The Obama administration plans to merge two banking regulators and create a federal watchdog on consumer financial products as part of a sweeping reform plan to be formally unveiled on Wednesday.

The U.S. Office of Thrift Supervision will merge with the Office of the Comptroller of the Currency, both bank overseers, a congressional aide said, citing a briefing given by Treasury Department officials.

The administration has been discussing for six months how best to tighten bank and market regulation in response to the worst global financial crisis in generations. An OTS-OCC merger had been seen as likely to be included in its plan.

President Barack Obama will formally unveil the proposals on Wednesday. Treasury officials were giving briefings in both the Senate and the House of Representatives on Tuesday evening.

Obama pledged earlier on Tuesday in remarks at the White House that he would pursue major changes in financial oversight, but warned it will be a heavy lift politically with special interests already offering opposition.

A key element in the plan will be creating an independent Consumer Financial Protection Agency to write and enforce rules on fair lending and other matters.

The administration wants to accomplish a wide range of changes in regulation to try to prevent a recurrence of the crisis that has been hammering economies around the world.

Goals include closing gaps in regulation without shackling firms so tightly that they cannot support economic growth; forcing banks to hold more capital so they can better survive tough times, and bringing more transparency and accountability to financial markets that in recent years expanded far beyond the government's ability to keep track of them.


The administration wants to give the Federal Reserve new powers to police systemic risk, in conjunction with a council of regulators, as a way to make sure that the failure of one important company does not destabilize the broader economy.

It also will propose empowering the government to seize and unwind large, troubled companies, and will seek to rein in markets for securitized debt and over-the-counter derivatives.

There is going to be streamlining, consolidation ... so that you don't find people falling through the gaps, the president told reporters.

Whether it's on the consumer protection side, the investor protection side, the systemic risks ... It's going to be a much more effectively integrated system than previously, he said.

Months of debate lie ahead. Congress has set more than a dozen hearings on financial reform between now and mid-July.

We are going to put forward a very strong set of regulatory measures ... We expect that Congress will work swiftly to get these laws in place, Obama said.

But it is going to be as usual, a heavy lift ... You'll hear a lot of chatter about 'We don't need more regulation' and 'government needs to get off our backs,' he added.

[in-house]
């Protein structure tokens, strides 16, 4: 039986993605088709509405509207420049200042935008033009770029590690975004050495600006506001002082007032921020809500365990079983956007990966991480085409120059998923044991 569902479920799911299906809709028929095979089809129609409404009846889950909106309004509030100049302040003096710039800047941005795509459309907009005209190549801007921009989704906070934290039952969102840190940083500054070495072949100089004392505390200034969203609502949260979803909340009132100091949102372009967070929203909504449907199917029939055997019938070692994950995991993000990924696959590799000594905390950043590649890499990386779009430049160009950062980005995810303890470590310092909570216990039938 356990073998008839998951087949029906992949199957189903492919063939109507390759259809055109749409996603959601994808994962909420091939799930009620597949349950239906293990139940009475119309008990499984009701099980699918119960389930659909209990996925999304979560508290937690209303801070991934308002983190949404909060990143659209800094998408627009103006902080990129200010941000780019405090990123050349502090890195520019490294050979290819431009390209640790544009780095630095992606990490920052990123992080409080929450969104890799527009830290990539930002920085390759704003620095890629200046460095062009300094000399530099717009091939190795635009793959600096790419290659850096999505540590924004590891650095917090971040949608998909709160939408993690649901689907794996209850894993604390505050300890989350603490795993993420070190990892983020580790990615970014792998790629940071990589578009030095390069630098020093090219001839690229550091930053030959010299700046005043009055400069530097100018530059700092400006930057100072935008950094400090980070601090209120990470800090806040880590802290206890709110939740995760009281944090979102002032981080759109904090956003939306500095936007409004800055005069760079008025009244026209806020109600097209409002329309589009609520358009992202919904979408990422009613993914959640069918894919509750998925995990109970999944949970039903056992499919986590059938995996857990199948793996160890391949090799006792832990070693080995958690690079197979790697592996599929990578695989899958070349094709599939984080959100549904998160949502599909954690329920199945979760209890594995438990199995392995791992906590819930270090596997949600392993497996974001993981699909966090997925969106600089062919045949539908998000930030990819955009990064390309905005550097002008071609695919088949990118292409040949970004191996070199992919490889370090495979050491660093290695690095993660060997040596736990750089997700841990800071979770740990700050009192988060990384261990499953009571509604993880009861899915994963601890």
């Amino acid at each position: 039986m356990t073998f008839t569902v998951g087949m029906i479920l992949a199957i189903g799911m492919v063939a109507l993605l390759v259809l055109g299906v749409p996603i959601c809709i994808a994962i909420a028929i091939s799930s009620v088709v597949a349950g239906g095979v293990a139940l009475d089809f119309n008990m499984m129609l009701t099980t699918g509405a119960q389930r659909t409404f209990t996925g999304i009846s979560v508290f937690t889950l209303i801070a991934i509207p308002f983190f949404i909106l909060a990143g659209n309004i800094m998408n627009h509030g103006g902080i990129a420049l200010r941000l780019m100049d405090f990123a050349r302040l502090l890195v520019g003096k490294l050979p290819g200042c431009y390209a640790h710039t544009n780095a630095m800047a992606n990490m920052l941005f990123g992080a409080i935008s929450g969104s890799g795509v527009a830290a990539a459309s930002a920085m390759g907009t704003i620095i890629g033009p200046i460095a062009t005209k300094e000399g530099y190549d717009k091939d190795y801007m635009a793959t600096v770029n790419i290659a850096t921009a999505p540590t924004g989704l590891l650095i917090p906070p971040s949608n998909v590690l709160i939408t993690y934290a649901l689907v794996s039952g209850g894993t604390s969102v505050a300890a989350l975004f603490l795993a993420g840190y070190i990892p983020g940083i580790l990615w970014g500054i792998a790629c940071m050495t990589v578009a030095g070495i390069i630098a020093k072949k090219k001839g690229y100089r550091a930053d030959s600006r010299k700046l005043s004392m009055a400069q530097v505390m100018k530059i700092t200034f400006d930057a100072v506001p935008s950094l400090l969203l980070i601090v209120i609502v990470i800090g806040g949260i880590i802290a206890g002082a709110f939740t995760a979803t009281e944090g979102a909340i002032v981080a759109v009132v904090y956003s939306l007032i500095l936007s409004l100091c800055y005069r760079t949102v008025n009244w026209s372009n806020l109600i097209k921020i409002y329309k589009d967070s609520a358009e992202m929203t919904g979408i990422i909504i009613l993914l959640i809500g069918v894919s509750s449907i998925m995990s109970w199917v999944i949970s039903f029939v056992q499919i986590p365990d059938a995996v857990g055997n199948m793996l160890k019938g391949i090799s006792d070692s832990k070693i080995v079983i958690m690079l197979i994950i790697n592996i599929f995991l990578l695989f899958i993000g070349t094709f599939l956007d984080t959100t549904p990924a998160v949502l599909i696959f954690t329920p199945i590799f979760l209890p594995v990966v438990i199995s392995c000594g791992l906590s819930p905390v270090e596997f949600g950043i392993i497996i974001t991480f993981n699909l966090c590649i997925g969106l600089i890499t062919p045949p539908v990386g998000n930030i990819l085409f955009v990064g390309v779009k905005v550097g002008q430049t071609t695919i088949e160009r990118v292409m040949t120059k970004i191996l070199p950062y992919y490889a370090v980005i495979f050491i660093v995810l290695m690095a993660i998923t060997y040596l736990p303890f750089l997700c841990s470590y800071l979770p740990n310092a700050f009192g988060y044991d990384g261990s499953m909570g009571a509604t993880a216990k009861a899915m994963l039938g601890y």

There is a short memory unfortunately and I think that's what some of the special interests and lobbyists are going to be counting on, that somehow we've forgotten the disaster that arose out of their reckless behavior. And I'm going to keep on reminding them so we make sure that we get something in place that prevents this kind of situation from happening again.


House Democratic leader Steny Hoyer said on Tuesday that the House will deal with financial regulation reform in late July or soon after Congress' August recess. The outlook in the Senate, which moves more slowly, was unclear.

A bill was introduced in the Senate on Tuesday that would require advisers of hedge funds, private equity, venture capital funds and other private investment pools to register with the U.S. Securities and Exchange Commission.

The president's remarks came shortly after the U.S. Chamber of Commerce, the nation's largest business lobbying group, told reporters it opposes parts of the Obama plan.

While the shape of the Obama plan has been known for some weeks, sources familiar with discussions at the U.S. Treasury Department said on Tuesday one potential idea will be left out for now -- federal insurance regulation.

Representative Barney Frank, chairman of the House Financial Services Committee, said on Tuesday that the administration is not ready to weigh in on an optional federal charter for insurers, said sources who heard him speak at a fundraiser hosted by an insurance industry group.

When the reform plans are unveiled on Wednesday, officials are expected to fault the fragmented nature of insurance regulation, which is now handled by state and territorial governments, and there may be a proposal to form a federal clearinghouse to gather information about the sector.

(Additional reporting by Corbett Daly, Karey Wutkowski, Patrick Rucker, Thomas Ferraro, Rachelle Younglai and Emily Kaiser; Editing by Chizu Nomiyama and Jan Paschal)